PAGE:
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The Magic Cafe Forum Index » » Not very magical, still... » » Fraud? Yes! (0 Likes) Printer Friendly Version

MagicSanta
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Back in the early to mid 70s one of the books we had to read in school (yes kids, they use to make us read....ewwwww) was Go Ask Alice. It was purported to be the diary of a teenage girl who got into drugs and was found in a closet dead and the diary followed her downward struggle ending just before her death. I'm sure many of you read this book, if not it is still in print I believe. I read it and it struck me that it was a phoney, a fraud, that it was written by someone and sold as a diary. Why did I think this? Because it read to well and as the girl goes from nice girl to raving drug fiend who isn't even sure she is a girl the writing stays amazingly consistant. The whole thing just stunk to high heaven to me and I said so in my book report and was thus failed on that report! An F!

Well I was reading some posts about the oil spill and thought about fiction being presented as fact and I looked it up and guess what? They changed the standing of the book from non fiction to fiction! That is right, it was written by a youth leader out of Utah or something as an anti drug book and it was a scam that it was a diary. It is too late to get my grade improved, the teacher being dead and all, but I told her! I've been iritated by that book for 35 plus years and now, finally, I feel better. Go Ask Alice....you fraud!
rossmacrae
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READ?

What is "read?"

Oh, yeah - that was before DVDs.

Dude...yer old!
stoneunhinged
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It's always cool to be vindicated.

The story is interesting, and I had never heard of it. The "editor"--a woman named Beatrice Sparks--has made a whole career out of editing "diaries". From the Wikipedia article on her:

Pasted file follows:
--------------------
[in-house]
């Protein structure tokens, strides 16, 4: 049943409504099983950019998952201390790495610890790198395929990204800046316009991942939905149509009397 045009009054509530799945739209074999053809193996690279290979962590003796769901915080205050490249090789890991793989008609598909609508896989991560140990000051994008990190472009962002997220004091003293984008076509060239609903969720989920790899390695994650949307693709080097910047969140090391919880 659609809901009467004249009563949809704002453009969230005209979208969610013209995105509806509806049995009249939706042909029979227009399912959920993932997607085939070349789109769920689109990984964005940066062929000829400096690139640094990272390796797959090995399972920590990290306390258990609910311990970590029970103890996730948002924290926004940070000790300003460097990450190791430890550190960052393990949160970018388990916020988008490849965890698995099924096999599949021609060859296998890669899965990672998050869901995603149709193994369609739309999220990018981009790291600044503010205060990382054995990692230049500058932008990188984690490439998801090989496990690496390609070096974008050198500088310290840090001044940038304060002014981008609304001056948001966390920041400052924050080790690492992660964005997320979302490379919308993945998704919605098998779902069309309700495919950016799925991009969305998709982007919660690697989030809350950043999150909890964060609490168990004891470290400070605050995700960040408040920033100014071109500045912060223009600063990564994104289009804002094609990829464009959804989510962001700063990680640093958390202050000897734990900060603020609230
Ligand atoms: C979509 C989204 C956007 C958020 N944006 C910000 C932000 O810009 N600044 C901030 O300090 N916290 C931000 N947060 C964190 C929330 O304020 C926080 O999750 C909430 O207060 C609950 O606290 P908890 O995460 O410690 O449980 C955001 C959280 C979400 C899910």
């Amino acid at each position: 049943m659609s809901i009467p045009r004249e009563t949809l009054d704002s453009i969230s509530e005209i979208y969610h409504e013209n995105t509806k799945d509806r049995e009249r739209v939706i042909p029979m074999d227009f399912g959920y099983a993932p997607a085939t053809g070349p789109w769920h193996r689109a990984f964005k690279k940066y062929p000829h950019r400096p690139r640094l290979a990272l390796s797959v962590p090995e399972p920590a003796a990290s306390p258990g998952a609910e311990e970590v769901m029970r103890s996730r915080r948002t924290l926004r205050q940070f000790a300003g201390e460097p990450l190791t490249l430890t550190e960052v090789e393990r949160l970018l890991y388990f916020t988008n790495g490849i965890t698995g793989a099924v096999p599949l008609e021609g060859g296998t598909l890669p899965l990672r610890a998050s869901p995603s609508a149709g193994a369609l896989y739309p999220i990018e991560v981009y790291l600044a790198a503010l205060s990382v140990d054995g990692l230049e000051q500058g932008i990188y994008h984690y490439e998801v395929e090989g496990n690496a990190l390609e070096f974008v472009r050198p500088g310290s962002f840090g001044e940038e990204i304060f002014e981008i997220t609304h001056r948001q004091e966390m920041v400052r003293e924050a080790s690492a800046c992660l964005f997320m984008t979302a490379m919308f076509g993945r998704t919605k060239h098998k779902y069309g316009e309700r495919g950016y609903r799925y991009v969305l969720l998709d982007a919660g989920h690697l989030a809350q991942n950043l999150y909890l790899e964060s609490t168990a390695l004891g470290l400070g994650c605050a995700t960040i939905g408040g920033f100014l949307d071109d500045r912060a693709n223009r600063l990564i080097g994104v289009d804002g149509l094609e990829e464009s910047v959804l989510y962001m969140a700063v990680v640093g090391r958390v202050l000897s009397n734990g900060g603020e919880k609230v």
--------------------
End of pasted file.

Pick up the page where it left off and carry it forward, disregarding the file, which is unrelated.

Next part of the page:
Quote:
Since Jay's Journal, Sparks has produced many more 'real diaries,' including It Happened to Nancy: By an Anonymous Teenager (dealing with AIDS), Almost lost: the true story of an anonymous teenager's life on the streets (gang violence), Annie's baby: the diary of Anonymous, a pregnant teenager, Treacherous love: the diary of an anonymous teenager (pupil seduced by teacher), Kim: empty inside: the diary of an anonymous teenager (eating disorders) and Finding Katie: The Diary of Anonymous, A Teenager in Foster Care. None of these has achieved the success or notoriety of her first two 'diaries,' and none appears to have been received by critics or readers as anything other than fiction.


It reminds of when I was in high school, and all my religious friends raved about a guy named Mike Warnke. The guy was a so-called "Christian comedian" who had once been a Satanist. So I read the book they all found so terrific, called "The Satan Seller", and I--like Santa with "Go Ask Alice"--smelled a bunch of made-up fantasy content. I didn't have to wait so long for vindication: his story was thoroughly debunked by a Christian magazine in 1991.

But get this: not only is his book still sold, but there is an entire industry of "I used to be a Satanist" books--replete with stories of ritually sacrificing babies--which has flourished in spite of repeated debunking.

Michelle Smith, Lauren Stratford, Judith Spencer, Johanna Michaelson...and yes, I could go on...are just the tip of an iceberg of marketing Warnke-like stories to the gullible. (At least one on this list--Lauren Stratford--has had her story debunked by the same publication that debunked Warnke.)

People love cautionary tales so much that it doesn't seem to matter if the stories are complete fiction being sold as non-fiction.

*sigh*
MagicSanta
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The Go Ask Alice writer wrote other ones huh? I never knew that, thank you.

Satan Seller! One of my favorite book and being in California at the time I pretty much knew it was a made up story as well. Mike Warnke was a good guy, still likely is, very funny and a good story teller. He's kind of, last I heard, gone a bit South. I will say that Warnke got a raw deal because he did stand up and in my opinion he had a bit of artistic license. Since it was known he was a story teller I thought it very unfair that he had every aspect of his life looked into by that magazine. I just deleted a comment that wasn't mean but lets say that there are a lot, say 100 percent of a certain job type, that are story tellers in front of an audience on, say, Sunday usually. Nothing wrong with that it is getting the job done ya know, kind of like journalist, if they didn't sex it up the news would be boring and limited. Excellent reference though, The Satan Seller was indeed clearly a fraud. Stone gets points for bringing up the book!